harvested material, diminish PSB impact and loss. States and the 
industry need to help shift PSB strategies now away from national 
regulation as present funding addresses pressing Japanese beetle 
expansion.
Scientific Basis for Deregulation
    Two commenters asserted that official studies have not been 
conducted to justify deregulation. They said the public needs 
scientific studies conducted to determine current PSB populations and 
losses under regulation. They said careful analysis based on scientific 
findings could then form a basis for addressing permanent changes that 
will result from deregulation.
    We acknowledge need for more research to address many domestic 
pests. However, APHIS Plant Protection and Quarantine, Center for Plant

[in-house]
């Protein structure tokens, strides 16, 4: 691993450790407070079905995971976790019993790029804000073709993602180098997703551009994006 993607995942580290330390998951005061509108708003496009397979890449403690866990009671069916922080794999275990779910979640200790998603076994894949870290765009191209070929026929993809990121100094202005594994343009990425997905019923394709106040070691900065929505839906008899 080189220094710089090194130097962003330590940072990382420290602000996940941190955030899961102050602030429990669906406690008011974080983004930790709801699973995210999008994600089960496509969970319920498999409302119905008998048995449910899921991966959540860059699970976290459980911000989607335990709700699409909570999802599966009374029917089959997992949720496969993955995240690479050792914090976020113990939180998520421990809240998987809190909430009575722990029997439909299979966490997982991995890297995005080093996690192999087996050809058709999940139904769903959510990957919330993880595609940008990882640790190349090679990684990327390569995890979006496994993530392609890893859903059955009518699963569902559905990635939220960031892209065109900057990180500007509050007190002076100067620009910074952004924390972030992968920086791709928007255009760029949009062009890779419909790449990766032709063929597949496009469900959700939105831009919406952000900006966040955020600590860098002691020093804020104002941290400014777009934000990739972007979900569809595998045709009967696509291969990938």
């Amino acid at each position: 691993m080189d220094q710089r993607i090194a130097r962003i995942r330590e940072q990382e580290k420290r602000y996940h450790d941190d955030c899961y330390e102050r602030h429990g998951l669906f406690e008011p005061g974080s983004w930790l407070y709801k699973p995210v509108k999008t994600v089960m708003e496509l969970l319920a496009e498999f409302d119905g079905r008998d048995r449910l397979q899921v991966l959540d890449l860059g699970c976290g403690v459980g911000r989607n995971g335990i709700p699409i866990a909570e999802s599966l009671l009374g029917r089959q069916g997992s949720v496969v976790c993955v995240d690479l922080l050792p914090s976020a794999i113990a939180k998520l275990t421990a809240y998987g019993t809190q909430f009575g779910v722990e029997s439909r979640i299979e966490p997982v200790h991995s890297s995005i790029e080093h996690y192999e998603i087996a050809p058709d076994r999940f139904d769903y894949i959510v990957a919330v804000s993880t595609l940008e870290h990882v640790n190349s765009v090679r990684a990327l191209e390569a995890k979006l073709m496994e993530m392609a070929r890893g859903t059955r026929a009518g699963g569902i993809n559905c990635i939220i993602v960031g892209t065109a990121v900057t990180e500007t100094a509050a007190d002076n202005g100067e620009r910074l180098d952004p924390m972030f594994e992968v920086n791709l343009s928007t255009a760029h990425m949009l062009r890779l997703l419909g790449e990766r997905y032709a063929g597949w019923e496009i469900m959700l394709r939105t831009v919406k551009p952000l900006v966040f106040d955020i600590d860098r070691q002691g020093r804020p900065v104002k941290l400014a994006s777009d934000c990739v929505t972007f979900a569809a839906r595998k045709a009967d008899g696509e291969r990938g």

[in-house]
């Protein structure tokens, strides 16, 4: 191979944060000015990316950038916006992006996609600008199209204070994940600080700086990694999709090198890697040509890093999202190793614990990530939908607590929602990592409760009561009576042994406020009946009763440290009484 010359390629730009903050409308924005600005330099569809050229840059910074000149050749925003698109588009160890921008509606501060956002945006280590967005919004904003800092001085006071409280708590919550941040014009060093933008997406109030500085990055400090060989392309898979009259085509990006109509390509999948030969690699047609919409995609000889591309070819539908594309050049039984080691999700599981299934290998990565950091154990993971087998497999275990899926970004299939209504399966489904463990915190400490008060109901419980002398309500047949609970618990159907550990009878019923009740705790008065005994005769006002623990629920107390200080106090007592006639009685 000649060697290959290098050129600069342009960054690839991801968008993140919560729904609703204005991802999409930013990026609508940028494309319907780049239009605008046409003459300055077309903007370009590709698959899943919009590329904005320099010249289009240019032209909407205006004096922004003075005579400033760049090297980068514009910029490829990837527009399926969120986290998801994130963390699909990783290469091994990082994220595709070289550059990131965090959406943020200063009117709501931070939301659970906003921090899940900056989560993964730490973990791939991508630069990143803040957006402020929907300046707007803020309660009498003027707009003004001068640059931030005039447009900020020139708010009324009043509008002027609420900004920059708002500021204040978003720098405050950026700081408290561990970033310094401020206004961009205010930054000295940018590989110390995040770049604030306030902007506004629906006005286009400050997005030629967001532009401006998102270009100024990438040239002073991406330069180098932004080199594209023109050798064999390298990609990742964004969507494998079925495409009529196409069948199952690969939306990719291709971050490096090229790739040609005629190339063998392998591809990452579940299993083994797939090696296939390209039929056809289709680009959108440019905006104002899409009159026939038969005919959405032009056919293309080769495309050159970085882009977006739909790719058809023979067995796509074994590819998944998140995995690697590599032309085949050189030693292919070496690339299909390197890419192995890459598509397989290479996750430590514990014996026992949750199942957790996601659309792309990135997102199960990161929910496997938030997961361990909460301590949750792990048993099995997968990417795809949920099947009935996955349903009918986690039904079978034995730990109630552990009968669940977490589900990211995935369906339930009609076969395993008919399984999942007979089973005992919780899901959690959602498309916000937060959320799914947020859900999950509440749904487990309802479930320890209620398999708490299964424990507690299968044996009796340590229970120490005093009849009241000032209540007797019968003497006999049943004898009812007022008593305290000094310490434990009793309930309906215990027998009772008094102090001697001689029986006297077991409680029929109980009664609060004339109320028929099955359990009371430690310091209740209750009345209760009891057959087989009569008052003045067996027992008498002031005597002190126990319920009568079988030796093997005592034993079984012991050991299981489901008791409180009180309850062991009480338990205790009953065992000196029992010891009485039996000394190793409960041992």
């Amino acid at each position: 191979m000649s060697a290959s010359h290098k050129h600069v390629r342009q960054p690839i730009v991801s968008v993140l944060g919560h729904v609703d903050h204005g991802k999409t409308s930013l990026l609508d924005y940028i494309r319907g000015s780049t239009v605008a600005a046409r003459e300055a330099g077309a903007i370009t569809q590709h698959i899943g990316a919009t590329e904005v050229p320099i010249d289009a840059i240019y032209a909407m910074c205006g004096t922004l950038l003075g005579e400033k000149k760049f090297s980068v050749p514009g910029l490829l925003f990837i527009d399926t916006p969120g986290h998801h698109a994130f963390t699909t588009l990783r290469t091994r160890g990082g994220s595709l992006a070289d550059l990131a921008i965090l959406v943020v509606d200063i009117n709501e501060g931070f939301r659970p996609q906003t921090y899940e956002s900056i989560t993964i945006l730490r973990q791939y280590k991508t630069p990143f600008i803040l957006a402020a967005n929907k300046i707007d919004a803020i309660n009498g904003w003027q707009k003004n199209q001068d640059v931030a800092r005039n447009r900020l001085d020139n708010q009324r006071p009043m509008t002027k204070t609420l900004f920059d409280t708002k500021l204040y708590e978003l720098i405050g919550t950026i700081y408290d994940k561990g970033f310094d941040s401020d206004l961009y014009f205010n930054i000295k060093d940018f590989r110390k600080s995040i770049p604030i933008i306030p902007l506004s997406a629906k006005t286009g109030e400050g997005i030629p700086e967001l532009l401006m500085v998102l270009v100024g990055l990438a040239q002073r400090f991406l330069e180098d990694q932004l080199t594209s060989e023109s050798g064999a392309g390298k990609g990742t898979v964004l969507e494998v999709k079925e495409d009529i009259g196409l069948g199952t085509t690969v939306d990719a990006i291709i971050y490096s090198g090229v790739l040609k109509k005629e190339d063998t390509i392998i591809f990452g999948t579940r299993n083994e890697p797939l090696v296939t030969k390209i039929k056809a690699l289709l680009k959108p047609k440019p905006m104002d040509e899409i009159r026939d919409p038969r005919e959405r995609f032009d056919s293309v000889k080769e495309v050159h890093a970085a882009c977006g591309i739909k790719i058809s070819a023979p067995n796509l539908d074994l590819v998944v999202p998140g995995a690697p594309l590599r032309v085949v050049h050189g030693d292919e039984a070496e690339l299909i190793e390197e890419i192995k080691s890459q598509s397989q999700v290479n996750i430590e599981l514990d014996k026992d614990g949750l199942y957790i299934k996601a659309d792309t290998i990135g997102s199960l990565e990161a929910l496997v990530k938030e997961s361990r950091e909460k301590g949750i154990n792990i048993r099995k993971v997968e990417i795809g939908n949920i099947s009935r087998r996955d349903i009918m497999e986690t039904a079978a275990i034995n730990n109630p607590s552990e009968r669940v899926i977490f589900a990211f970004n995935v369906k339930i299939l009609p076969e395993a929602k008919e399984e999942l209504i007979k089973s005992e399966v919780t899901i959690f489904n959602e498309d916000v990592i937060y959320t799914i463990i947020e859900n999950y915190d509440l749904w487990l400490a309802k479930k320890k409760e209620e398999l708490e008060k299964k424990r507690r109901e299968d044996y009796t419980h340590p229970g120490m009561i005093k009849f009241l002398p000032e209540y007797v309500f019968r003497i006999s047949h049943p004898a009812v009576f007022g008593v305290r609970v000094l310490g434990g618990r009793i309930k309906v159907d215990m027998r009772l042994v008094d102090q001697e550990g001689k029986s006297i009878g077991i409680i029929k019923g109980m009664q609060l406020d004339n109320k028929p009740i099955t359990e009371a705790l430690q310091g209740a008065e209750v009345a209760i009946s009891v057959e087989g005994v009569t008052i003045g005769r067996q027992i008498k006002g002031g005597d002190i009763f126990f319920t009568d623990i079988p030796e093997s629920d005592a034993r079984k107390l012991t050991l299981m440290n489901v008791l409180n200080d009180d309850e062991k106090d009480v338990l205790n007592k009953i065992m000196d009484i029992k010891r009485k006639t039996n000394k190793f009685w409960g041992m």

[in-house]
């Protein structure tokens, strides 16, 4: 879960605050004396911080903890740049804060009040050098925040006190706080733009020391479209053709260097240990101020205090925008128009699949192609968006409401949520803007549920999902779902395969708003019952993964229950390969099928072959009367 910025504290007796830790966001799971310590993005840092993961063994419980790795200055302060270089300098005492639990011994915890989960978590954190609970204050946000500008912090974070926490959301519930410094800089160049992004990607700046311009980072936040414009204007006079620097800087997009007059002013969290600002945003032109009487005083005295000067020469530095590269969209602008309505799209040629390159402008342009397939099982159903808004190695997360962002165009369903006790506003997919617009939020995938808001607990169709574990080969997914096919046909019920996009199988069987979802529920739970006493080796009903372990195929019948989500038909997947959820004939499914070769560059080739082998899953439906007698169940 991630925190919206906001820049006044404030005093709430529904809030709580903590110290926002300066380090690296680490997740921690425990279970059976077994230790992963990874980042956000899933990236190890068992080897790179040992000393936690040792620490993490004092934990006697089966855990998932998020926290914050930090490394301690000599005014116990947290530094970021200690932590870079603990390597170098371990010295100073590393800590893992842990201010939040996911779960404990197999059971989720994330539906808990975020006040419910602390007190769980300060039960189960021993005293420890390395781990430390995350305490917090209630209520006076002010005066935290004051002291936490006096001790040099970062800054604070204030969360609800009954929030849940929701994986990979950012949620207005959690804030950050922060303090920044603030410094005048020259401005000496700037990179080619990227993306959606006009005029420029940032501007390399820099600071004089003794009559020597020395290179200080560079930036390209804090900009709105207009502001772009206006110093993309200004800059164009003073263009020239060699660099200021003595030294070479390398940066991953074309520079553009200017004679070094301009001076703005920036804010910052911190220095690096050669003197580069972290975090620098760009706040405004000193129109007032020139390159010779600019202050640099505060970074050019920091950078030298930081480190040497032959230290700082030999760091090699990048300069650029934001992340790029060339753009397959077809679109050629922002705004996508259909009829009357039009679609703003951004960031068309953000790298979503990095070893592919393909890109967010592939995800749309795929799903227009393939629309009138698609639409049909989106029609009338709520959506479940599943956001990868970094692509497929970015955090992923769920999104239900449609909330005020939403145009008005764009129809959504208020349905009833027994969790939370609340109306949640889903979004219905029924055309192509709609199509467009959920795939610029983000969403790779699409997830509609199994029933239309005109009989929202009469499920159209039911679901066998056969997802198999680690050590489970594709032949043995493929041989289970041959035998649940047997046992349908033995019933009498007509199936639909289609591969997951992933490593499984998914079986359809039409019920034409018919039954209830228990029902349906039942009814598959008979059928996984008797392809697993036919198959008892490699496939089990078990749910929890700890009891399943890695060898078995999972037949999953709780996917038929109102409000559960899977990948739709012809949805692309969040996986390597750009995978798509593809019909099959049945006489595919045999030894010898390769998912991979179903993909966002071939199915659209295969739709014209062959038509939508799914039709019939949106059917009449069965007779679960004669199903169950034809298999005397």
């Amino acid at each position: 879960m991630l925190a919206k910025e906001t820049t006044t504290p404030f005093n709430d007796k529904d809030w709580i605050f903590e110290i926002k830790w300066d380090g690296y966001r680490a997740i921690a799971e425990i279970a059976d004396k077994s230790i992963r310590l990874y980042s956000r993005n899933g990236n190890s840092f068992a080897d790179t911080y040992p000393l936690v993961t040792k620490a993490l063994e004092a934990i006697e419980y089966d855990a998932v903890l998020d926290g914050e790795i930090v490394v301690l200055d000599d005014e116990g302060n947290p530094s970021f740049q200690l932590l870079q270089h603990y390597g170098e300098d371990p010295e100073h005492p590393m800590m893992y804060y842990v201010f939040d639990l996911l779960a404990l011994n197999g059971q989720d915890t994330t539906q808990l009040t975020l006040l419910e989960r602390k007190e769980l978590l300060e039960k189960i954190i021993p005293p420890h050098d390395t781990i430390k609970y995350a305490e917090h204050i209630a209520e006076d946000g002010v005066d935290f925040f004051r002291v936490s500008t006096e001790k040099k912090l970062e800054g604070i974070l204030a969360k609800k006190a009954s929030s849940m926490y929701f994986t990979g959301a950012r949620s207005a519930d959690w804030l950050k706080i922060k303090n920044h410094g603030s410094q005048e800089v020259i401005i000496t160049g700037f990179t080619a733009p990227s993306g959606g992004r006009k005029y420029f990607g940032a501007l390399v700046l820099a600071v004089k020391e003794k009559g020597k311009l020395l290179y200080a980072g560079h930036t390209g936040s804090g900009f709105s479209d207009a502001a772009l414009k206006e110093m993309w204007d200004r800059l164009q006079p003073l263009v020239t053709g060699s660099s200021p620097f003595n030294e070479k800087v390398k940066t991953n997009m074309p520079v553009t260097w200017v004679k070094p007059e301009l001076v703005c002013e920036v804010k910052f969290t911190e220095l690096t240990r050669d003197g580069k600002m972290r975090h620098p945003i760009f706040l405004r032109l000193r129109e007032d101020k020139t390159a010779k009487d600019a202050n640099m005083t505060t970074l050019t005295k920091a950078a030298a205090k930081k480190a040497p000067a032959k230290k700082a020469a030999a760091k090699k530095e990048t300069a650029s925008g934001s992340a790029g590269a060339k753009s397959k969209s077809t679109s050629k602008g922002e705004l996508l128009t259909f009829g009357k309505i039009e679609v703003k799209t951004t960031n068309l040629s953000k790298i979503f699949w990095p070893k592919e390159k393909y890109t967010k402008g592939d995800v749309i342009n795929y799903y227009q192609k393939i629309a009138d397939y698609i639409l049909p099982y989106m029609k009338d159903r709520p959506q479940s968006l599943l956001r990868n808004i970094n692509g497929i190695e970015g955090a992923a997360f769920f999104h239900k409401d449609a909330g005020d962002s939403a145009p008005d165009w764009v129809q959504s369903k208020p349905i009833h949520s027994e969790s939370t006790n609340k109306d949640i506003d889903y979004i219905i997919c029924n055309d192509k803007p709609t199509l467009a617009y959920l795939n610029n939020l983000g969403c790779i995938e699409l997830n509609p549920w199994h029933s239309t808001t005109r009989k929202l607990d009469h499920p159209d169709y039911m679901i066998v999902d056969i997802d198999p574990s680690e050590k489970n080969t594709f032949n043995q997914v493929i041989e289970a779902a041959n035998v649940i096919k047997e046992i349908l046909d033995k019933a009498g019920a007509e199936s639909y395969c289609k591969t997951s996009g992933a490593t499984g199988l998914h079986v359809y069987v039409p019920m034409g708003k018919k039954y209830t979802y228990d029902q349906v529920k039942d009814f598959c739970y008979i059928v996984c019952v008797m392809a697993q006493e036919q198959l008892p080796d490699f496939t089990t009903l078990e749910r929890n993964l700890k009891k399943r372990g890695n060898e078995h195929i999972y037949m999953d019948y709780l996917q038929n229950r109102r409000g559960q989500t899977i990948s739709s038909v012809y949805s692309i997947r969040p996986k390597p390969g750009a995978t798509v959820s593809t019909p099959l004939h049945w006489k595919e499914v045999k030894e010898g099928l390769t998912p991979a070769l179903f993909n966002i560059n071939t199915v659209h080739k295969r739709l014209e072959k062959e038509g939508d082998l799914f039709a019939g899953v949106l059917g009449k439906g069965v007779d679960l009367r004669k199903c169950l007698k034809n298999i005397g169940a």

Health Science and Technology (now named Science and Technology), and 
the Plant Epidemiology and Risk Laboratory did conduct the February 
2015 analysis of regulatory options for this deregulation. Our analysis 
drew on 46 citations to assess the physical and economic impact of PSB 
and to project possible impact of deregulation on other regions. We 
also consulted with the National Plant Board.
    Therefore, for the reasons given, we are adopting the proposed rule 
as a final rule, without change.
Executive Orders 12866 and 13771 and Regulatory Flexibility Act
    This final rule has been determined to be not significant for the 
purposes of Executive Order 12866 and, therefore, has not been reviewed 
by the Office of Management and Budget. This rule is not an Executive 
Order 13771 regulatory action because this rule is not significant